Complex Canal Systems Create Data Collection Challenges

In the Netherlands, a dense system of small canals provides water to many fields and greenhouses in an area containing up to 1 km of canal per hectare. The complexity of the canal systems made manual water quality sampling inefficient, making it difficult for the water board to collect data sufficient to identify problem greenhouses.

Figure 2 Overall pH readings in the canal system

With so many greenhouses concentrated in such a small area, the water authority also needed high-resolution water quality data to accurately determine pollution sources. Only with detailed data could they link individual greenhouses with specific hotspots of increased nitrates and contaminants associated with excess fertilizer and pesticide use.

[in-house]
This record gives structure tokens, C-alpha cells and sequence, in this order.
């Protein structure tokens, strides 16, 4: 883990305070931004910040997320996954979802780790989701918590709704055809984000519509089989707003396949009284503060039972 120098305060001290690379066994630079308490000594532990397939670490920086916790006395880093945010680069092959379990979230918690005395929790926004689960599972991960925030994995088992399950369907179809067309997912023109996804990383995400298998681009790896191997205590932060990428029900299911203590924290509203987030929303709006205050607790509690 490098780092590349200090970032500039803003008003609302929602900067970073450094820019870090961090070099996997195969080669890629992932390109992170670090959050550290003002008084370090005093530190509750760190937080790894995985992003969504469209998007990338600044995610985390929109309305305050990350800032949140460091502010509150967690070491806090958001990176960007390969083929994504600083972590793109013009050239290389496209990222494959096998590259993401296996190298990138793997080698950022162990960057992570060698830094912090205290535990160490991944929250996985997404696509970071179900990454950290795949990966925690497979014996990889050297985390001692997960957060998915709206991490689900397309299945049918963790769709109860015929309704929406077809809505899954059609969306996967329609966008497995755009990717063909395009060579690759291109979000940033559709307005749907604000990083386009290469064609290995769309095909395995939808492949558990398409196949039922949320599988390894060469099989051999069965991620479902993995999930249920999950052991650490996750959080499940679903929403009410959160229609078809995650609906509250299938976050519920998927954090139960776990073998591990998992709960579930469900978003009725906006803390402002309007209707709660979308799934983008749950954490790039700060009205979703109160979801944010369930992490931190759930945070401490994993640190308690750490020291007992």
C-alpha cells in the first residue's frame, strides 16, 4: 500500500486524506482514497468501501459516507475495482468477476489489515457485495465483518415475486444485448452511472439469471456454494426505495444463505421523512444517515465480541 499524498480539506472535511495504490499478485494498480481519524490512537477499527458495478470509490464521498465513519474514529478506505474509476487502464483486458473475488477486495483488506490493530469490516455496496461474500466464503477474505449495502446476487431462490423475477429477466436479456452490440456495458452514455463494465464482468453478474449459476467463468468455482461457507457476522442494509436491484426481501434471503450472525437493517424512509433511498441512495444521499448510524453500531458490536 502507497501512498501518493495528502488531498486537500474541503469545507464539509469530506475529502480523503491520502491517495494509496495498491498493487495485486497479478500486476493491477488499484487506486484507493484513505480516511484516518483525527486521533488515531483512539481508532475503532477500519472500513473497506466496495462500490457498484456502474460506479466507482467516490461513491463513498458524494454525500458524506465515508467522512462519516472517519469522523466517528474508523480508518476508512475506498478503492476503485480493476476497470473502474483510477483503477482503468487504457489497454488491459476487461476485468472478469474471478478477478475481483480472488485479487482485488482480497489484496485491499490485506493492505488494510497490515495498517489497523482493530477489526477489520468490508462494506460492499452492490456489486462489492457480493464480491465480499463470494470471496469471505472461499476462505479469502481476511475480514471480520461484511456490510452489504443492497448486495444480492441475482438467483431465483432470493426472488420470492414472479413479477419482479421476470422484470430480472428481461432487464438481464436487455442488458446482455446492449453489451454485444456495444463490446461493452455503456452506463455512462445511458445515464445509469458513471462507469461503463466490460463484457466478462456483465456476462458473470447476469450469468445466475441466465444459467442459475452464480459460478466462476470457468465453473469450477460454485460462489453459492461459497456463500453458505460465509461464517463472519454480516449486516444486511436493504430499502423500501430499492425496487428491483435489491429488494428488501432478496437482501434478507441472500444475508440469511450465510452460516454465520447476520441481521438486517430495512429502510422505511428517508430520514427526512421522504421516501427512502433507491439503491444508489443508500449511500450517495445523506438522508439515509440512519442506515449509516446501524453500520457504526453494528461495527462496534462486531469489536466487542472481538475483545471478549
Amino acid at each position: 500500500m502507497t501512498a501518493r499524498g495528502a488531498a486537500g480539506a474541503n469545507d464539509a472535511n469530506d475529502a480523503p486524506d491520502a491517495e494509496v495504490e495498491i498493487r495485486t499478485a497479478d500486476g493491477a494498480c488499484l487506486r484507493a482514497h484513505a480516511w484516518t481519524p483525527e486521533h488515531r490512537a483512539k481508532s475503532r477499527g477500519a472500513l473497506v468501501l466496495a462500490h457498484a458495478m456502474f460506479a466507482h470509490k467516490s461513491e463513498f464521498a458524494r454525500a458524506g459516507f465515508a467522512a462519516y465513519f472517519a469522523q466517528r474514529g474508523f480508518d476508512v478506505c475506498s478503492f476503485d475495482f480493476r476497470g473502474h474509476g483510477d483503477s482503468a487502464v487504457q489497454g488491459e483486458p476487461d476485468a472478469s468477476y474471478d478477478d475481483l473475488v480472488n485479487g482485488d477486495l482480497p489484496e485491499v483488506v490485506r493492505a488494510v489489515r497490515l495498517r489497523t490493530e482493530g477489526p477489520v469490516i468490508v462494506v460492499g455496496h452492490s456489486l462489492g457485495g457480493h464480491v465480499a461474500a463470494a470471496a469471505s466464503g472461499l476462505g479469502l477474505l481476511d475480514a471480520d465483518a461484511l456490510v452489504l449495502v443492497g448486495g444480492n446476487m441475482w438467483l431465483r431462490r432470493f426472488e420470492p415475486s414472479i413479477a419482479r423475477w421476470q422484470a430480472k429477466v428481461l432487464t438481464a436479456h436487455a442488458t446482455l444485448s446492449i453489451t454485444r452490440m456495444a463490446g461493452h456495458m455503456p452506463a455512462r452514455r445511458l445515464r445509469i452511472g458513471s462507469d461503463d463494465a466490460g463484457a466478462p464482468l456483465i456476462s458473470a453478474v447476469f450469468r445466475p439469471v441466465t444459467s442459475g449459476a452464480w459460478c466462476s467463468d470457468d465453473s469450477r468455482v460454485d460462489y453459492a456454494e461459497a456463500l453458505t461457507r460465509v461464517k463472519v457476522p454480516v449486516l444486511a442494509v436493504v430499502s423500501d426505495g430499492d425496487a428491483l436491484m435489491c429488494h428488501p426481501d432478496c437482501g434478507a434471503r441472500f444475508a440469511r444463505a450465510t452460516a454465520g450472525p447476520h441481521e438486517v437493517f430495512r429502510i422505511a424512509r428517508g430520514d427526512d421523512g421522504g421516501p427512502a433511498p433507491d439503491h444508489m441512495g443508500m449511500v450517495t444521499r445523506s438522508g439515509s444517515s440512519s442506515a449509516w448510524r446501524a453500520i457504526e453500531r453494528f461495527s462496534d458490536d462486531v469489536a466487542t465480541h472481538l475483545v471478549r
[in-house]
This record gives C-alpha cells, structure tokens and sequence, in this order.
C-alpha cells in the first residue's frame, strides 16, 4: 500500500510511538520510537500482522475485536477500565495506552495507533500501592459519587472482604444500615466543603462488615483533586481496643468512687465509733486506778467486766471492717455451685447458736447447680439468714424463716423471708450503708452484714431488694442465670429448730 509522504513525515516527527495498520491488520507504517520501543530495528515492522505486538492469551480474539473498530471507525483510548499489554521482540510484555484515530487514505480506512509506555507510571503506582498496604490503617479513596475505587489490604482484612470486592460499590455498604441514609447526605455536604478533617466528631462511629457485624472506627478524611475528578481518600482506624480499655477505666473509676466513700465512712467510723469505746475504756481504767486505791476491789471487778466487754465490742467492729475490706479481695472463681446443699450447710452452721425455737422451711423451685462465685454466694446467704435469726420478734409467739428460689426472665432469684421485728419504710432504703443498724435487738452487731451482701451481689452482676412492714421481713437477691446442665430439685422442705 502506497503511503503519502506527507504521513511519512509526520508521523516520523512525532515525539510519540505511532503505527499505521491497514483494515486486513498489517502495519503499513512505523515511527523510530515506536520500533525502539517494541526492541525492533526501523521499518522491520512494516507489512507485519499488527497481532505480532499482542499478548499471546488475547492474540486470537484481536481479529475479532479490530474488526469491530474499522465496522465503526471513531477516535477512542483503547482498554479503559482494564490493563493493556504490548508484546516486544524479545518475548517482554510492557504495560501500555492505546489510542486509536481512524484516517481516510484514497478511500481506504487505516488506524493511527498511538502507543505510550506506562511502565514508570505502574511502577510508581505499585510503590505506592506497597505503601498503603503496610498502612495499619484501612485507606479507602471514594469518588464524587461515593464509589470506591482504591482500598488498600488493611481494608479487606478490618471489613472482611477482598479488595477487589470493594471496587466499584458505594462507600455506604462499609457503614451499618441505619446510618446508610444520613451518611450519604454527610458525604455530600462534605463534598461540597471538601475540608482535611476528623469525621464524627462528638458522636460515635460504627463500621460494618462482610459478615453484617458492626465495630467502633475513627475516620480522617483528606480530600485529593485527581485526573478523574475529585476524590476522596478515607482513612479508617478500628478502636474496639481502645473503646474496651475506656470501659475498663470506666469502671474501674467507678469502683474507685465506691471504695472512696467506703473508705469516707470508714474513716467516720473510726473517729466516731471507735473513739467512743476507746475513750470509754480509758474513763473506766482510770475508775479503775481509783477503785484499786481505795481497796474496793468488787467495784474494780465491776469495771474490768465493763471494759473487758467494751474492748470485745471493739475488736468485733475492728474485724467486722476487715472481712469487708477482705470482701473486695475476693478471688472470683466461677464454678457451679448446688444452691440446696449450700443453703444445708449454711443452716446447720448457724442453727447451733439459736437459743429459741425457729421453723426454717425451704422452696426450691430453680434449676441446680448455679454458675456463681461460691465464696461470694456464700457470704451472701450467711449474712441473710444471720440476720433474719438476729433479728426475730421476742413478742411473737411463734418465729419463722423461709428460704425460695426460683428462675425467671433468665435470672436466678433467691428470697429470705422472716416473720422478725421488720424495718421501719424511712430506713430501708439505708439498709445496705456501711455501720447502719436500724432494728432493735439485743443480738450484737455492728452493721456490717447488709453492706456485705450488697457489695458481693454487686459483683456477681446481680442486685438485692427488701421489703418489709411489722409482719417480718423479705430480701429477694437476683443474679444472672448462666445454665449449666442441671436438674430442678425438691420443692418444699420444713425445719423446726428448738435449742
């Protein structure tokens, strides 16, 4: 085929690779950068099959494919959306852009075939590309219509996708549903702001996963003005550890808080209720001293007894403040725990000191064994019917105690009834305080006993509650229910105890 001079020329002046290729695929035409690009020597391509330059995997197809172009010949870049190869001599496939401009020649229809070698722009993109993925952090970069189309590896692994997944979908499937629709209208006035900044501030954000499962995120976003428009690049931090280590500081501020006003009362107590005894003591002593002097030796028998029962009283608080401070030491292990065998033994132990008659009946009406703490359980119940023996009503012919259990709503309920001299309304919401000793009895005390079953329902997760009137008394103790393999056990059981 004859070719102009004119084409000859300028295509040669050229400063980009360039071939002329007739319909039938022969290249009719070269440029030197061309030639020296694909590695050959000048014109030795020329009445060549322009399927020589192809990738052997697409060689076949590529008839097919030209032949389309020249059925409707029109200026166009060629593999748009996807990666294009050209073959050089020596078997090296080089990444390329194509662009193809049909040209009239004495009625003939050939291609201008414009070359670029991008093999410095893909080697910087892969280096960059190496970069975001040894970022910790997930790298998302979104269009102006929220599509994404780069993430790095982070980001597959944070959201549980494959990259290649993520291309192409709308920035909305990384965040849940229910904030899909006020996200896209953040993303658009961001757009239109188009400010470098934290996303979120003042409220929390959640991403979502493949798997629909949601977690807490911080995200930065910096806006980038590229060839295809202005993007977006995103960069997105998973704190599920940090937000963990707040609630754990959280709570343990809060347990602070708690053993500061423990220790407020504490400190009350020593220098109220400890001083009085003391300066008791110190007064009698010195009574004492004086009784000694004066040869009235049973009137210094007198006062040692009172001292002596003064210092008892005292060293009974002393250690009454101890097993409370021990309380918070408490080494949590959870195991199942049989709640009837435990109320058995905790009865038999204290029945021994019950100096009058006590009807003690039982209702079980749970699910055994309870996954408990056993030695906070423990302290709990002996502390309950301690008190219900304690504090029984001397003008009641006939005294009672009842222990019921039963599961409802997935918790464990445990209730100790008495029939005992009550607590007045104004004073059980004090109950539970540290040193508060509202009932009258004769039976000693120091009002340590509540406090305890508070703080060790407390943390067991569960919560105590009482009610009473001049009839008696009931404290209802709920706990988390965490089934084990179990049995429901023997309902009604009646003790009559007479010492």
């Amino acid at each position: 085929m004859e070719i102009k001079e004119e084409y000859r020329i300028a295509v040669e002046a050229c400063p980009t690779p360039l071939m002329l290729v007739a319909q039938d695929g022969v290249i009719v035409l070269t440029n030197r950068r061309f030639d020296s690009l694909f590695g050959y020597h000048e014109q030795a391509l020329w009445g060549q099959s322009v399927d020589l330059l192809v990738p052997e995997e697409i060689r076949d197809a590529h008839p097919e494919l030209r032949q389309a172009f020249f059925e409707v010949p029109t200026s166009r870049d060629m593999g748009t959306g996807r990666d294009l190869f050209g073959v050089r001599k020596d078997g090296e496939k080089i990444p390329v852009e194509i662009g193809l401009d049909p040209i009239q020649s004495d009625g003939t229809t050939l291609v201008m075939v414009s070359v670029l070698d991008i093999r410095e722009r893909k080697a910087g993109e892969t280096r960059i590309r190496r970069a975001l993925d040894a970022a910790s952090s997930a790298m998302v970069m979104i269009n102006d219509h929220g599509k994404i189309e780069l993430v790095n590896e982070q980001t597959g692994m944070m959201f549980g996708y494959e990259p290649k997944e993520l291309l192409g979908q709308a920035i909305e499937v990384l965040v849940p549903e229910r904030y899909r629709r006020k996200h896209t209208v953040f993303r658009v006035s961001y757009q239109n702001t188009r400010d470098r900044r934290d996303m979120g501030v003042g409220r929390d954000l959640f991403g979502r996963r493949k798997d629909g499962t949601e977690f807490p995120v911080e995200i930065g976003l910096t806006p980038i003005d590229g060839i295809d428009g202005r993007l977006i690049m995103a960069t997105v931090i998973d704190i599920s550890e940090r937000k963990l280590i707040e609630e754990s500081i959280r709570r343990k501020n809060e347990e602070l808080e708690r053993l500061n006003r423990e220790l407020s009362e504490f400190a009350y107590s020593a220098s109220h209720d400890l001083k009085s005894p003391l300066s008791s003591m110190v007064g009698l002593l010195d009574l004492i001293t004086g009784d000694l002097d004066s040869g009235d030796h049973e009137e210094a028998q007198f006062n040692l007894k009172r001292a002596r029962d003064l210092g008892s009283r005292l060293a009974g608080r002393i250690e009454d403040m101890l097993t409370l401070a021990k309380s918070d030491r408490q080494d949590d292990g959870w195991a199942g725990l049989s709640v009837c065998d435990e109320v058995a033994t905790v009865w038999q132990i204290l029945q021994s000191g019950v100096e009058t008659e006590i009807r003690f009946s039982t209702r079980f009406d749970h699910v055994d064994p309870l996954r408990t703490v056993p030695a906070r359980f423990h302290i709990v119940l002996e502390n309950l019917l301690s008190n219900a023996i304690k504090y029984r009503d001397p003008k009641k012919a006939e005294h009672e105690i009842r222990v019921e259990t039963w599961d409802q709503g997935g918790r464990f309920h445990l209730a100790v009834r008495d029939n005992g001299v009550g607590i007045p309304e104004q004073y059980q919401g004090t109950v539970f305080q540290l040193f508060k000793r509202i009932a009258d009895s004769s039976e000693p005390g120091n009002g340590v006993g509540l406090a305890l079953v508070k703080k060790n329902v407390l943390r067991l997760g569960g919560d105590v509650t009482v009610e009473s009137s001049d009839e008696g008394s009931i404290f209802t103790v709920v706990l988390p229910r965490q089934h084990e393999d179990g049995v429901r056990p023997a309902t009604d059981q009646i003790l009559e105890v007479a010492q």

“We typically used pH and conductivity sensors to look for contamination, but one challenge we faced was that some fertilizers are pH-neutral,” says Paul Scerri, President of Platypus. “What we needed was an instrument that allowed us to measure nitrate levels directly in order to identify areas of increased fertilizer application.”

Combining Robotic Boats with Automated Water Quality Sensors

Platypus deployed robotic Lutra boats equipped with In-Situ’s Aqua TROLL 600 water quality sensors to assess canal water quality.

“We chose the Aqua TROLL 600 because we knew it would provide high-quality nitrate data,” Scerri says. “It also provides continuous data, requires just a short settling time and is fully submersible, all three of which are critical requirements for our robots.”

The multiparameter sonde allows the team to collect accurate, high-quality data on parameters that include:

  • Nitrate
  • Temperature